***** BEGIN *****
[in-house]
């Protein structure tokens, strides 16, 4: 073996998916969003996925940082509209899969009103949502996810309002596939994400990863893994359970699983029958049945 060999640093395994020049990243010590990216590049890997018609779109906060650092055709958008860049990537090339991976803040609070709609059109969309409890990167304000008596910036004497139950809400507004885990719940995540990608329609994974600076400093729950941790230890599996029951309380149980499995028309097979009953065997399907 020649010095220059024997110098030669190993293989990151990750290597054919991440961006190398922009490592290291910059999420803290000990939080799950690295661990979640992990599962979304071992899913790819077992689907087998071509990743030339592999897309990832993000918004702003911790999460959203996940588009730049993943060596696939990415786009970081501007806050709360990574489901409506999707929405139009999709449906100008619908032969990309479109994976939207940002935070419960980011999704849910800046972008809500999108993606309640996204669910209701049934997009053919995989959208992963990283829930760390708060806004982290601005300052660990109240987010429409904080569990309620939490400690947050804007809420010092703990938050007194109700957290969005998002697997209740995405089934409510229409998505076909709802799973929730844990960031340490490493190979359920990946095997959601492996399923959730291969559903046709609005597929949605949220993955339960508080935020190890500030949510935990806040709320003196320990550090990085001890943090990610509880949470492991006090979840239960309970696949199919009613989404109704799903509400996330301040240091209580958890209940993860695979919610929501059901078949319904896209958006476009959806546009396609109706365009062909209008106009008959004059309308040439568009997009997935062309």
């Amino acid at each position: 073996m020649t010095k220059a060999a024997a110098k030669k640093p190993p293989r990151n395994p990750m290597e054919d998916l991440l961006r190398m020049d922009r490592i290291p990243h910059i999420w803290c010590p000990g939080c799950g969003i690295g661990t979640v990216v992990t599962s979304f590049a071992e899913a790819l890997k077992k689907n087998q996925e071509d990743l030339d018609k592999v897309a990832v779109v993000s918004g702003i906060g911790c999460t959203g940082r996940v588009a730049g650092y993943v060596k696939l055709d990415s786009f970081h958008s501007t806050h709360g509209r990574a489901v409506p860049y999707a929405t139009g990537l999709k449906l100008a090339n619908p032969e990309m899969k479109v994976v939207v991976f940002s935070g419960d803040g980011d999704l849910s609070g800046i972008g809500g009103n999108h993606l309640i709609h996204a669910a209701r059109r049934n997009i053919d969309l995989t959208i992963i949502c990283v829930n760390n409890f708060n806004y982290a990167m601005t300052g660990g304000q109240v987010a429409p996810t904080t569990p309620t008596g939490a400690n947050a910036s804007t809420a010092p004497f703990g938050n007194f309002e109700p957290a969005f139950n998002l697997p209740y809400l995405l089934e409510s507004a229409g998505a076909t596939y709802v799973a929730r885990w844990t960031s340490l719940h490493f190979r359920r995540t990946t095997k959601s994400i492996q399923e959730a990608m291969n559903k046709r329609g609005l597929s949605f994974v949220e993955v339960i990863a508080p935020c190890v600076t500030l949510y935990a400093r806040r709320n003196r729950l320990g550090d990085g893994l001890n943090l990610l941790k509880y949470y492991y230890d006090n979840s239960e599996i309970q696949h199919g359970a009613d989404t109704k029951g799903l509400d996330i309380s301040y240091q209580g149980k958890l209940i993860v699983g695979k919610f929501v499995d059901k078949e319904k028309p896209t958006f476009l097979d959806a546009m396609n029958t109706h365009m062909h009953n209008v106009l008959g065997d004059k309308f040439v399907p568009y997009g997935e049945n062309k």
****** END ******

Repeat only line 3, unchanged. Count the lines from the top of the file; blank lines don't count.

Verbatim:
């Amino acid at each position: 073996m020649t010095k220059a060999a024997a110098k030669k640093p190993p293989r990151n395994p990750m290597e054919d998916l991440l961006r190398m020049d922009r490592i290291p990243h910059i999420w803290c010590p000990g939080c799950g969003i690295g661990t979640v990216v992990t599962s979304f590049a071992e899913a790819l890997k077992k689907n087998q996925e071509d990743l030339d018609k592999v897309a990832v779109v993000s918004g702003i906060g911790c999460t959203g940082r996940v588009a730049g650092y993943v060596k696939l055709d990415s786009f970081h958008s501007t806050h709360g509209r990574a489901v409506p860049y999707a929405t139009g990537l999709k449906l100008a090339n619908p032969e990309m899969k479109v994976v939207v991976f940002s935070g419960d803040g980011d999704l849910s609070g800046i972008g809500g009103n999108h993606l309640i709609h996204a669910a209701r059109r049934n997009i053919d969309l995989t959208i992963i949502c990283v829930n760390n409890f708060n806004y982290a990167m601005t300052g660990g304000q109240v987010a429409p996810t904080t569990p309620t008596g939490a400690n947050a910036s804007t809420a010092p004497f703990g938050n007194f309002e109700p957290a969005f139950n998002l697997p209740y809400l995405l089934e409510s507004a229409g998505a076909t596939y709802v799973a929730r885990w844990t960031s340490l719940h490493f190979r359920r995540t990946t095997k959601s994400i492996q399923e959730a990608m291969n559903k046709r329609g609005l597929s949605f994974v949220e993955v339960i990863a508080p935020c190890v600076t500030l949510y935990a400093r806040r709320n003196r729950l320990g550090d990085g893994l001890n943090l990610l941790k509880y949470y492991y230890d006090n979840s239960e599996i309970q696949h199919g359970a009613d989404t109704k029951g799903l509400d996330i309380s301040y240091q209580g149980k958890l209940i993860v699983g695979k919610f929501v499995d059901k078949e319904k028309p896209t958006f476009l097979d959806a546009m396609n029958t109706h365009m062909h009953n209008v106009l008959g065997d004059k309308f040439v399907p568009y997009g997935e049945n062309k």